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Ann Gen Psychiatry. 2005 Nov 29;4:18.

Primary care use of antipsychotic drugs: an audit and intervention study.

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Foundation Chair in Psychiatry/Head of Department, The Department of Psychiatry, The University of Hull, Cottingham Road, Hull, HU6 7RX, UK.



Concerns regarding the use of antipsychotic medication in secondary care suggested an examination of primary care prescribing.


To audit and intervene in the suboptimal prescribing of antipsychotic drugs to primary care patients.


Cross-sectional prevalence: subsequent open treatment intervention.


Seven of the 29 practices in the Eastern Hull Primary Care Trust.


Criteria for best practice were developed, against which prescribing standards were tested via audit. Patients identified as suboptimally prescribed for were invited to attend an expert review for intervention.


1 in 100 of 53,000 patients was prescribed antipsychotic treatment. Diagnoses indicating this were impossible to ascertain reliably. Half the regimes failed one or more audit criteria, leaving diagnosis aside. Few practices agreed to patients being approached: of 179 invitations sent, only 40 patients attended. Of 32 still taking an antipsychotic drug, 26 required changes. Mean audit criteria failed were 3.4, lack of psychotic disorder diagnosis and problematic side effects being most frequent. Changes were fully implemented in only 16 patients: reasons for complete or partial failure to implement recommendations included the wishes or inaction of patients and professionals, and worsening of symptoms including two cases of antipsychotic withdrawal syndrome.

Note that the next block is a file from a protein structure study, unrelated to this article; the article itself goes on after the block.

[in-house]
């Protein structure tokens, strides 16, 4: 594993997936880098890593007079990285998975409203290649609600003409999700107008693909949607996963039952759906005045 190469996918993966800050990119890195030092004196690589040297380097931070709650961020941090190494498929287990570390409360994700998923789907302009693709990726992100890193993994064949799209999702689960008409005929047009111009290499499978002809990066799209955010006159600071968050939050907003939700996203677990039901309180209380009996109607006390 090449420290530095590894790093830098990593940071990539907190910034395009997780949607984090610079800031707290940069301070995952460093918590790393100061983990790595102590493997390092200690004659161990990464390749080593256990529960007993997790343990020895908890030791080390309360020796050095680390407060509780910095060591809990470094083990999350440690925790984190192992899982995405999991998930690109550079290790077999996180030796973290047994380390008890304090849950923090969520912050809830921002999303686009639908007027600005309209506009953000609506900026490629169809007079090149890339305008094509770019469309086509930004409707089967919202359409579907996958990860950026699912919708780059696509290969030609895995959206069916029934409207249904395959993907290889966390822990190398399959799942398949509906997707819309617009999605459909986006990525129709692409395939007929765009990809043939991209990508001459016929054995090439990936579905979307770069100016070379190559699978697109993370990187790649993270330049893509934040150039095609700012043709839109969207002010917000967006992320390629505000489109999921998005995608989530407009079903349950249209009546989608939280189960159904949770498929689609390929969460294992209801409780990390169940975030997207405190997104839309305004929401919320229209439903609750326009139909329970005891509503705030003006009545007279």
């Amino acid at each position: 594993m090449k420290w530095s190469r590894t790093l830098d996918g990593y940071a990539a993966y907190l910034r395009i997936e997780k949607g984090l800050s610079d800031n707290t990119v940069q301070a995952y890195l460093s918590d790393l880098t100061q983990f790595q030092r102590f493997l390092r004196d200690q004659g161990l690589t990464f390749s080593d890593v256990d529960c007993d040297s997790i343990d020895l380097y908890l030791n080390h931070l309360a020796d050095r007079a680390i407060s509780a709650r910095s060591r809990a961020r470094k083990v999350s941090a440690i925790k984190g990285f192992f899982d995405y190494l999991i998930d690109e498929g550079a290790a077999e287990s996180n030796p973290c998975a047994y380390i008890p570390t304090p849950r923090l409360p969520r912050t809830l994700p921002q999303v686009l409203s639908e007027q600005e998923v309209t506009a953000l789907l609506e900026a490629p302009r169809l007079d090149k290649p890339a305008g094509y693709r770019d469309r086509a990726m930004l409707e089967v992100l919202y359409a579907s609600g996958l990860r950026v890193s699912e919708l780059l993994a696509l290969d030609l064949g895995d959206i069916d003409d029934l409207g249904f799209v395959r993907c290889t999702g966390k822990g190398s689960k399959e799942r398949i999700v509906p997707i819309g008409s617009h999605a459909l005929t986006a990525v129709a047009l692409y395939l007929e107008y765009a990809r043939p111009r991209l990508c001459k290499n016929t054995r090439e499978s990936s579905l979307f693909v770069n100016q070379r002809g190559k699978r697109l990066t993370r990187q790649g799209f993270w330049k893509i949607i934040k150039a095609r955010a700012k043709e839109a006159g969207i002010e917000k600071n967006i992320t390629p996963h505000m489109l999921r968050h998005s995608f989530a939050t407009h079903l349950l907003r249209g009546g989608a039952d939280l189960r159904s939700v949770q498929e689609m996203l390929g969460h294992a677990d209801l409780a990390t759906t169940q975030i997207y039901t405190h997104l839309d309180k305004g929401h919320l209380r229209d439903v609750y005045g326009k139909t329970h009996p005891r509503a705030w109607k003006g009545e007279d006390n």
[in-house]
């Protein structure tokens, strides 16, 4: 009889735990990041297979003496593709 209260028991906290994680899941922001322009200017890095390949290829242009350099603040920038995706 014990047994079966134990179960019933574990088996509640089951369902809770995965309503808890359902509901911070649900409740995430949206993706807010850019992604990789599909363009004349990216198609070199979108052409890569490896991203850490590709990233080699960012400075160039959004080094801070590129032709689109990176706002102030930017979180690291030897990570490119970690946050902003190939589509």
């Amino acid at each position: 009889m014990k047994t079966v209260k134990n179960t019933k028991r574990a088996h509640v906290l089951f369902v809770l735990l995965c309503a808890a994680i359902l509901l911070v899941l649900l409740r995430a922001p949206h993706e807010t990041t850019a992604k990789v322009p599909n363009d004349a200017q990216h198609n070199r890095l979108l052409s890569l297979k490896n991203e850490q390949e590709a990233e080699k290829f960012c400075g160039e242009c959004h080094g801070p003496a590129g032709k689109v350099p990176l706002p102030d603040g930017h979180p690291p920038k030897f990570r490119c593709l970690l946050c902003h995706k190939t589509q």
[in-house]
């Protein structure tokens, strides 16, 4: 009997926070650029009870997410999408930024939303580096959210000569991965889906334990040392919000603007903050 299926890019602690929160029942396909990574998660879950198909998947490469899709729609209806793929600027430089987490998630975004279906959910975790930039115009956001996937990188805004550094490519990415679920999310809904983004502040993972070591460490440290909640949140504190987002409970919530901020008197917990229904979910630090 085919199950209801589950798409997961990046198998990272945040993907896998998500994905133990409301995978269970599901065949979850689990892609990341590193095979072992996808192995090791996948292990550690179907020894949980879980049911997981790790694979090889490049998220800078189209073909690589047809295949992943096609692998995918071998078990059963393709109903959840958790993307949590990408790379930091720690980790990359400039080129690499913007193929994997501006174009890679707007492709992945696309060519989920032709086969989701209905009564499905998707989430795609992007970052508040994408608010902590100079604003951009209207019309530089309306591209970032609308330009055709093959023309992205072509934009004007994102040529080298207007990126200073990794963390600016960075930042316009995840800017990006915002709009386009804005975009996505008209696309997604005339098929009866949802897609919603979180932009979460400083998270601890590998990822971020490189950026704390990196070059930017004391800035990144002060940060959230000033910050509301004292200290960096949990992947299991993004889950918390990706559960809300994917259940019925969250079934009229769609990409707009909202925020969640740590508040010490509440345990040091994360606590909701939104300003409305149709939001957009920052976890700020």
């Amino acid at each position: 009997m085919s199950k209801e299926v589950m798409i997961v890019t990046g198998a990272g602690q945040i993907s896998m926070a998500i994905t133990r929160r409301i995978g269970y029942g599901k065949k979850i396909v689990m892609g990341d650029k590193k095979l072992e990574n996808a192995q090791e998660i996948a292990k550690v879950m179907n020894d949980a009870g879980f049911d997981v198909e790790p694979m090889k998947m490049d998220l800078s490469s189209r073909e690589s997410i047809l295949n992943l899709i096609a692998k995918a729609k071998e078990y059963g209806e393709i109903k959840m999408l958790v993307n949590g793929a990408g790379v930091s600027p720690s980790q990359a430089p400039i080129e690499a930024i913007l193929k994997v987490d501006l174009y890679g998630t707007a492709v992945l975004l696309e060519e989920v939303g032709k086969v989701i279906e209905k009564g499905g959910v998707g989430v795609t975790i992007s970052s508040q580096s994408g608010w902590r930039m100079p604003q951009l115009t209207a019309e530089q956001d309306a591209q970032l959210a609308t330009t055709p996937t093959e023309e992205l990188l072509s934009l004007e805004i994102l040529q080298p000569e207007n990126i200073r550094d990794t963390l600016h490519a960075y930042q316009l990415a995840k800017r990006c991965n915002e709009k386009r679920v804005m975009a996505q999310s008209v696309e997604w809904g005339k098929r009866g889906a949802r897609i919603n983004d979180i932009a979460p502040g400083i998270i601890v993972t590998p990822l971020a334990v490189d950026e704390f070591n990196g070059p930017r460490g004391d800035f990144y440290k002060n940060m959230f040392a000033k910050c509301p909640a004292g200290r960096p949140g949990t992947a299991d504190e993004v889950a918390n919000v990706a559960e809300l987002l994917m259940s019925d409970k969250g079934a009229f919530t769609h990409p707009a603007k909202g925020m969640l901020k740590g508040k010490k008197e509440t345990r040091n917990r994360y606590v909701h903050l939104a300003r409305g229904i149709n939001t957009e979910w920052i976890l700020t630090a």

Primary care prescribing of antipsychotic drugs is infrequent, but most is unsatisfactory. Intervention is hampered by pluralistic reluctance: even with expert guidance, rationalisation is not without risk. Use of antipsychotic drugs in primary care patients whose diagnosis does not warrant this should be avoided. HOW THIS FITS IN: This study adds to concerns regarding high levels of off-licence use of potentially harmful medication. It adds evidence of major difficulties in rationalizing suboptimal regimes despite expert input. Relevance to the clinician is that it is better to avoid such regimes in the first place especially if there is no clear 'exit strategy': if in doubt, seek a specialist opinion.

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